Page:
Thanks for that - very detailed - explanation. It reminds me of two
things (or rather three):
1) You may remember my POV-Ray scene 'Paris la nuit' a couple of years
ago, based on a photograph by Sabine Weiss in 1953. It was just done by
trial and error of course, and a hell of a challenge with all kind of
assumptions. Nothing to do with photogrammetry of course, but I
appreciate your caveats about any "easy magic" ;-).
2) I have seen on a couple of occasions (on TV), archaeologists make a
lot of photographs of an object, under all kind of angles, and later
combine those into a 3d model (with software of course). I saw that done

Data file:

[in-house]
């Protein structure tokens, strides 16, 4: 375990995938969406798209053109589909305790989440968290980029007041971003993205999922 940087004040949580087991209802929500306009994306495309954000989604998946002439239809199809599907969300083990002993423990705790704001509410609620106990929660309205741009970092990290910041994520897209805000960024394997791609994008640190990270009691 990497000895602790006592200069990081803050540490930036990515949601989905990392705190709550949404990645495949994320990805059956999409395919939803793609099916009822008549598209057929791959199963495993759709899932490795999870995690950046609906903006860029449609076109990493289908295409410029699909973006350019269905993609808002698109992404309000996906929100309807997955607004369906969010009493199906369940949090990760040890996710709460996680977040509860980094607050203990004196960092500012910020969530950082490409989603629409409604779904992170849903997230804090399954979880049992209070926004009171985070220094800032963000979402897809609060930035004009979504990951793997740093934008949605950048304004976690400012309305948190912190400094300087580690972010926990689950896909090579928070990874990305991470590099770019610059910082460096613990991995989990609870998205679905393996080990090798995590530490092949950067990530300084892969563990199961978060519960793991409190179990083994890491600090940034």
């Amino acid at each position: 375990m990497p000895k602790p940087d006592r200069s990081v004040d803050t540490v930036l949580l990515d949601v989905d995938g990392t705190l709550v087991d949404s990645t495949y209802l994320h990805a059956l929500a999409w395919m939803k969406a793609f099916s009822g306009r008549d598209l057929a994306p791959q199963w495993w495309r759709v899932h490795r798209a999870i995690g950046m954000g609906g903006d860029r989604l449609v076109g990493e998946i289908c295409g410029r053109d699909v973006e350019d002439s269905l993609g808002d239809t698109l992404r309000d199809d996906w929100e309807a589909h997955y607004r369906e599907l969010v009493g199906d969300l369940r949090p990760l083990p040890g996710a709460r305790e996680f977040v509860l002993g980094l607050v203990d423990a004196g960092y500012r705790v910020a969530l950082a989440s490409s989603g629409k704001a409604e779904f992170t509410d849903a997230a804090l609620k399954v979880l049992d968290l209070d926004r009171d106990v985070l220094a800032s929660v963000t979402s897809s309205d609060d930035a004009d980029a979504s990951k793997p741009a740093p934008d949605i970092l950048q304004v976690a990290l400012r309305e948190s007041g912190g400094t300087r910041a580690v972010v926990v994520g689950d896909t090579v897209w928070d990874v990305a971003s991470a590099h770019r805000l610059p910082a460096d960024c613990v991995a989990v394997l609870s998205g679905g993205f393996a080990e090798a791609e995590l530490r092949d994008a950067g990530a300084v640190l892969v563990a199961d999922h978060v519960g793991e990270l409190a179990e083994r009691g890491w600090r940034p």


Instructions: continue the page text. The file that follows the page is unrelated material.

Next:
in particular on the terracotta army in China. Closer to home, geology
students recently used a drone to photograph the walls of a quarry in
the same manner, and assembled them into a 3d model of the quarry.
Fascinating stuff, and relatively cheap to implement, especially for
students I understood.
3) I have been interested in archaeology for most of my life and so came
quite early across the use of photogrammetry there. If I remember well,
it was used by Unesco during the construction of the Assouan Dam in
Egypt to move the Abou Simbel temple to a higher position. I was a
reader of 'Archeologia' at the time.
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